Trump’s budget: federal staff braced for layoffs
Donald Trump’s first Budget as president of the United States may, characteristically, lack detail – but for federal government employees the writing is now clearly on the wall.
Billed as a Budget to shrink the “bloated federal bureaucracy”, it doesn’t set out specific workforce reductions but does introduce a $54bn (£44bn or €50bn) boost for the military. This is to be paid for by slashing the budgets of 12 of the 15 government departments, and by eliminating funding for 19 arm’s length bodies.
The biggest winners in yesterday’s announcement are defence – with a 10% budget increase – plus homeland security and veterans’ affairs. The biggest losers are the Environmental Protection Agency, with a 31% funding cut, and the State and Labor departments.
“The defense and public safety spending increases in this budget blueprint are offset and paid for by ﬁnding greater savings and efﬁciencies across the federal government,” says Trump in his introduction to the Budget document.
“Our budget blueprint insists on $54bn in reductions to non-defense programs. We are going to do more with less, and make the government lean and accountable to the people.”
Previewing the Budget, the director of the Office of Management and Budget (OMB), Mick Mulvaney, told press that he couldn’t give any details about reductions to the federal workforce, as departments would be given “a great deal of discretion” in administering cuts.
He did, however, say that it would be difficult to make budget cuts on the scale of those proposed without laying off staff, and that the budget aims to “to shrink the role of government, drive efficiencies, go after waste [and] duplicative programs”.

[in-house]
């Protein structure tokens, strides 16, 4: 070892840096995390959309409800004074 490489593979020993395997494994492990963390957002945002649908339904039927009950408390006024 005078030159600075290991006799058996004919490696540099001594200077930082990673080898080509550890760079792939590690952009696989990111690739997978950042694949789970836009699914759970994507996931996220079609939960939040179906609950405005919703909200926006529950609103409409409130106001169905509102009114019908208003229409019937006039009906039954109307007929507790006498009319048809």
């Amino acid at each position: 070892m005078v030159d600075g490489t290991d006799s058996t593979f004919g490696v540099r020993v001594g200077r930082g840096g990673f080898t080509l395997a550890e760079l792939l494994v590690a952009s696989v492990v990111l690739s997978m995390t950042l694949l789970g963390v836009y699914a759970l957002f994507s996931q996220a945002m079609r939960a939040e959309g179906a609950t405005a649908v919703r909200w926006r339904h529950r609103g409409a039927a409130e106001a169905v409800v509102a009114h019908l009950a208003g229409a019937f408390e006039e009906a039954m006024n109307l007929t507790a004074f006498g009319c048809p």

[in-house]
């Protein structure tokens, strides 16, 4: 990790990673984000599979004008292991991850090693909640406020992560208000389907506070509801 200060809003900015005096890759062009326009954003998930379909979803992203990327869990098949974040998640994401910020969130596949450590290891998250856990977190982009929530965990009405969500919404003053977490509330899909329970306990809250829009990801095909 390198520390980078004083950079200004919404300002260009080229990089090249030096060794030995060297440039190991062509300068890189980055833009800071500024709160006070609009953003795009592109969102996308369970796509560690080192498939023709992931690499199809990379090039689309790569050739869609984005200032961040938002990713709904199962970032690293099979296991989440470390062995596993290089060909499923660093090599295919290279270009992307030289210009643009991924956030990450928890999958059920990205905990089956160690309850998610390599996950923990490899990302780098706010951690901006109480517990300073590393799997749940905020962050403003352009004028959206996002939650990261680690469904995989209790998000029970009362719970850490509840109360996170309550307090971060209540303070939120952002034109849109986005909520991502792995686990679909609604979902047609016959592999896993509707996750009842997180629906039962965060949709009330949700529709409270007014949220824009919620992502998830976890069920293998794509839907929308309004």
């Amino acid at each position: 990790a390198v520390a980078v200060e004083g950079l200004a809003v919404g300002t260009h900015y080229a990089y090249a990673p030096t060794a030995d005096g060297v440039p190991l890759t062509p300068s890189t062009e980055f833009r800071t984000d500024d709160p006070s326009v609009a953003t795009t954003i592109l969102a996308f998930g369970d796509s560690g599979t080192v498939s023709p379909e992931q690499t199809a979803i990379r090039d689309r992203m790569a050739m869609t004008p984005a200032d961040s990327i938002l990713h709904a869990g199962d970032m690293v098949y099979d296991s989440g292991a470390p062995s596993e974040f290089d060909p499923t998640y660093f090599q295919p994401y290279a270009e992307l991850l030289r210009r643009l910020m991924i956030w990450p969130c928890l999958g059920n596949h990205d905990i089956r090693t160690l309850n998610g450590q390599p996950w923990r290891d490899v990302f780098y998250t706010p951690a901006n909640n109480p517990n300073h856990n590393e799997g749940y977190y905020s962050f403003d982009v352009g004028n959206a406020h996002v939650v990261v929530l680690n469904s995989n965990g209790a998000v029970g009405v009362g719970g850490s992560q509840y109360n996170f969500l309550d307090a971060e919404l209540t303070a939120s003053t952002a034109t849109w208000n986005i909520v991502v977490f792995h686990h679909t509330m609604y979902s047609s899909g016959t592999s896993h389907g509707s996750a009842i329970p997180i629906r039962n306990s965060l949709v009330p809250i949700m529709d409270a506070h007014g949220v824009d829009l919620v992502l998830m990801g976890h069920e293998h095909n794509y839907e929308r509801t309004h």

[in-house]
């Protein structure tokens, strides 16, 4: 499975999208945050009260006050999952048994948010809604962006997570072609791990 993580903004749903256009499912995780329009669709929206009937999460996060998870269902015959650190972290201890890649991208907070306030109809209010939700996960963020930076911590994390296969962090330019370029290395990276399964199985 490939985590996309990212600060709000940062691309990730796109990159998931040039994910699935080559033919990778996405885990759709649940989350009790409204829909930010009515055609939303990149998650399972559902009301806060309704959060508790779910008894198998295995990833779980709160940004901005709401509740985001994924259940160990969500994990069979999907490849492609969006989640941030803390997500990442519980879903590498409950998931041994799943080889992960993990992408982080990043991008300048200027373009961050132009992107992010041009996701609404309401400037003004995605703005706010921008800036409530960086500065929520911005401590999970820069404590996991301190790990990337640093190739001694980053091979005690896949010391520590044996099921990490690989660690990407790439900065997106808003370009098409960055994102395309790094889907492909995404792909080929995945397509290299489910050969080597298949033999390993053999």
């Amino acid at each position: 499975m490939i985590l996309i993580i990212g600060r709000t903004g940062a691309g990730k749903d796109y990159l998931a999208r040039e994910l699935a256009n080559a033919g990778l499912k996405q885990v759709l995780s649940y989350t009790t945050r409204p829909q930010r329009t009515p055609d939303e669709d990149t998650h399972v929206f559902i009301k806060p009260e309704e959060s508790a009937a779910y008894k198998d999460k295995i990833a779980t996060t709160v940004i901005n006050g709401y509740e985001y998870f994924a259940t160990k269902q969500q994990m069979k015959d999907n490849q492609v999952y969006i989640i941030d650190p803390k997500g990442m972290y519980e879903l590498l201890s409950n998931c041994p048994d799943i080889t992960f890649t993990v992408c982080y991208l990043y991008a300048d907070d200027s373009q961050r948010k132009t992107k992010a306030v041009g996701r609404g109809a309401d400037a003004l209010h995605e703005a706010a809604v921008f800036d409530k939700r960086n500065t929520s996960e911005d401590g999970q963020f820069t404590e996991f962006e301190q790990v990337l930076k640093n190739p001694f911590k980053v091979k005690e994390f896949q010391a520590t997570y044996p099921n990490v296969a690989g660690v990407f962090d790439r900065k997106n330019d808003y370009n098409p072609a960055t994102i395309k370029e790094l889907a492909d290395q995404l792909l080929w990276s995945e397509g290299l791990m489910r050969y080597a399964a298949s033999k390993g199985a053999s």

Trade unions, including the American Federation of Government Employees – the largest federal employee union – have been highly critical. AFGE national president J David Cox said the cuts will have “devastating and lasting consequences on the nation”.
He added: “The severity of the budget cuts proposed by president Trump could require mass layoffs of employees at federal departments and agencies, although the budget blueprint released by the White House does not detail how many federal employees could lose their jobs.”
The Budget also details plans to make better use of data to identify poorly performing federal organisations and programmes; to streamline processes in recruitment, management, procurement and elsewhere; and to more effectively hold federal agencies accountable for improving performance.
There are a couple of saving graces. First, the Budget has to be approved by Congress and, so far, it doesn’t seem to have much support amongst Republicans – let alone Democrats. Republican Congressman Hal Rogers, for example, immediately released a statement criticising the “draconian, careless and counterproductive” reductions Trump makes in his budget.
Second, as the Washington Post reports, it’s a lot harder to cut federal government jobs than Trump may think. Reduction in force is a lengthy and expensive process, which has to take into account numerous legal and union rights.
“These things are being discussed rashly with no consideration of how long it takes to accomplish it. It shouldn’t take a year, but it can,” David Cann, director of field services and education at the American Federation of Government Employees, told the Post.
“If it is done improperly, people can appeal it and get their job back and get back pay. It can be expensive. And inefficient.”
The federal government employs more than 2m civilians. One of the new president’s first actions was to introduce a workforce hiring freeze, while the OMB is developing a long-term plan to cut the size of the workforce through attrition.
A more detailed Budget plan, fleshing out other Trump administration policies, will be released in the spring.
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